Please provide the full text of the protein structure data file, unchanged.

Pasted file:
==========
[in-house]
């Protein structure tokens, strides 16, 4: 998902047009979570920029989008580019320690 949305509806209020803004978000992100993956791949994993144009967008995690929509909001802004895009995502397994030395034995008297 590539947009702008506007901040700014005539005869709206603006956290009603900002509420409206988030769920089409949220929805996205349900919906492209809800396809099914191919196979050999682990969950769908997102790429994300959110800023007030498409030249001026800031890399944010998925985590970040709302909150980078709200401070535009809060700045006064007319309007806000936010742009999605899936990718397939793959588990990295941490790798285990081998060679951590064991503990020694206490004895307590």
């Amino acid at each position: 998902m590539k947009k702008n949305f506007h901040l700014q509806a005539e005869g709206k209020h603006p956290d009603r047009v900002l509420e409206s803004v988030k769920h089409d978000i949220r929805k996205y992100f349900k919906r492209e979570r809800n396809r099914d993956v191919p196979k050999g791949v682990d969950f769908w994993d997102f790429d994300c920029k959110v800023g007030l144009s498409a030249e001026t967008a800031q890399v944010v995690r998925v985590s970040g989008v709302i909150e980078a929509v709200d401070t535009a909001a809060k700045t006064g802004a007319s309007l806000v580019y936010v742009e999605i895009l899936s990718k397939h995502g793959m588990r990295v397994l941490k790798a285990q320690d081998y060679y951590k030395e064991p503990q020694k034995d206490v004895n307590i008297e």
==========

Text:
[in-house]
């Protein structure tokens, strides 16, 4: 998902047009979570920029989008580019320690 949305509806209020803004978000992100993956791949994993144009967008995690929509909001802004895009995502397994030395034995008297 590539947009702008506007901040700014005539005869709206603006956290009603900002509420409206988030769920089409949220929805996205349900919906492209809800396809099914191919196979050999682990969950769908997102790429994300959110800023007030498409030249001026800031890399944010998925985590970040709302909150980078709200401070535009809060700045006064007319309007806000936010742009999605899936990718397939793959588990990295941490790798285990081998060679951590064991503990020694206490004895307590």
């Amino acid at each position: 998902m590539k947009k702008n949305f506007h901040l700014q509806a005539e005869g709206k209020h603006p956290d009603r047009v900002l509420e409206s803004v988030k769920h089409d978000i949220r929805k996205y992100f349900k919906r492209e979570r809800n396809r099914d993956v191919p196979k050999g791949v682990d969950f769908w994993d997102f790429d994300c920029k959110v800023g007030l144009s498409a030249e001026t967008a800031q890399v944010v995690r998925v985590s970040g989008v709302i909150e980078a929509v709200d401070t535009a909001a809060k700045t006064g802004a007319s309007l806000v580019y936010v742009e999605i895009l899936s990718k397939h995502g793959m588990r990295v397994l941490k790798a285990q320690d081998y060679y951590k030395e064991p503990q020694k034995d206490v004895n307590i008297e």